Star Trek faced long odds on its way to redefining what sci-fi could be.
"I remember the fatigue and the tension every season, of wondering if we would be canceled or not," recalls William Shatner, whose James T. Kirk first flew onto the airwaves 50 years ago when Star Trek premiered Sept. 8, 1966 on NBC.
From its uncertain beginnings, Star Trek went on to become a cultural phenomenon unmatched by any TV show before or since, with Gene Roddenberry's "Wagon Train to the stars" spawning six TV shows (a seventh is coming in January) and 13 films (so far). And that's to say nothing of the countless comics, novels and conventions it has inspired.
"It was the most inauspicious beginning to what has been the rest of my life," says Walter Koenig, who thought he failed the audition for the role of the Russian helmsman Chekov, but turned things around when the producers asked him to punch up his reading with some humor ("Guess what? The ship is about to blow up!" he recalls saying in Chekov's now-trademark Russian accent.)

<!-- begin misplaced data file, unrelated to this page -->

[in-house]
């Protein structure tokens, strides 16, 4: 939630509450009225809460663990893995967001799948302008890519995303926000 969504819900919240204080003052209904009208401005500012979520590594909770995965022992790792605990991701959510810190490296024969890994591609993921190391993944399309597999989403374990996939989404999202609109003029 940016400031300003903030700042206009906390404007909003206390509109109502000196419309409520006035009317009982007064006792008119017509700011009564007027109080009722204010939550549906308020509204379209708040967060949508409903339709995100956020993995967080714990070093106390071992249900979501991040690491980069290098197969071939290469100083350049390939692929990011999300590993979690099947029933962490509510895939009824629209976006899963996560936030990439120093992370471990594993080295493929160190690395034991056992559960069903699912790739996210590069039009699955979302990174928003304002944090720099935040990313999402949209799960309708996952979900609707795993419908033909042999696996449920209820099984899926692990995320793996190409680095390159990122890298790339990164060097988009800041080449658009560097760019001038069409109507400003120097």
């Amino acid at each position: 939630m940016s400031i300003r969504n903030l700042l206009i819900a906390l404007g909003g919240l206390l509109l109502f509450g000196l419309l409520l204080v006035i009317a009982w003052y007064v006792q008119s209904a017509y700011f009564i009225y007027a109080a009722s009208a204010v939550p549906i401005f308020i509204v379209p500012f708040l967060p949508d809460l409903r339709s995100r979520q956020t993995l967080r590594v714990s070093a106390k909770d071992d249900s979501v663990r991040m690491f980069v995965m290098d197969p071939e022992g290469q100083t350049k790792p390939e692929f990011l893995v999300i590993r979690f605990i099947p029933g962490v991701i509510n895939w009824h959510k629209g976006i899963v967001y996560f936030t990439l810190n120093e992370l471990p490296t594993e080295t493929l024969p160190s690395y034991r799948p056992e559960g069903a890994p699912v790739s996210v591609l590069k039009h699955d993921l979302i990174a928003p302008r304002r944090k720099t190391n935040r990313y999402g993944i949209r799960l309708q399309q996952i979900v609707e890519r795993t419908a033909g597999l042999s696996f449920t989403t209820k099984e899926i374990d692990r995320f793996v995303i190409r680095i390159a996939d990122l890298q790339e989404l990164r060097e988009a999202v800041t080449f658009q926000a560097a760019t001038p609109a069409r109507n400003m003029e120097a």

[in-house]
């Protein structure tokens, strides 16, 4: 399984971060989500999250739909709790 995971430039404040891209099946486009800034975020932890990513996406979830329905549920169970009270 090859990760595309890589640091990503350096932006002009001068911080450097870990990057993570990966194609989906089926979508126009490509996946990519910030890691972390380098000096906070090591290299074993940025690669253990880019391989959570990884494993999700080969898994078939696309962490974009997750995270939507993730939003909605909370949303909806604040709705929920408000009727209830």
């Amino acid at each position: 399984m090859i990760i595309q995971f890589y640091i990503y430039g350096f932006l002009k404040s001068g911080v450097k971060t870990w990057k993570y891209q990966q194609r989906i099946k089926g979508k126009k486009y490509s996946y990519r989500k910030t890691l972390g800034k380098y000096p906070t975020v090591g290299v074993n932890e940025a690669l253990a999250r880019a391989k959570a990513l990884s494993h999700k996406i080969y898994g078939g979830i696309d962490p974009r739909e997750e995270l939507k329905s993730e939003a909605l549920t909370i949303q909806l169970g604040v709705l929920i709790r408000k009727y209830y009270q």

Though the show was canceled in 1969 after just three seasons, its mission of bringing cutting edge, socially conscious stories to the masses continued, first on Star Trek: The Animated Series (1973-74), and then in a series of films starring original series castmembers including Leonard Nimoy (Spock), DeForest Kelley (Bones), Nichelle Nichols (Uhura), George Takei (Sulu), and James Doohan (Scotty). The success of the films gave rise to new and beloved TV shows, beginning with The Next Generation (1987–94), and continuing with Deep Space Nine (1993–99), Voyager (1995–2001) and Enterprise (2001-05).
Here, The Hollywood Reporter and those who worked on the show look back on the 100 best Star Trek episodes to celebrate the 50th anniversary — though not everyone could pick just one.
"My favorite episode of the original Star Trek series was any time Uhura would get a chance to 'get off the bridge,' " Nichols says with a smile. "Normally she never got off the bridge until it was time to go home after filming for the day."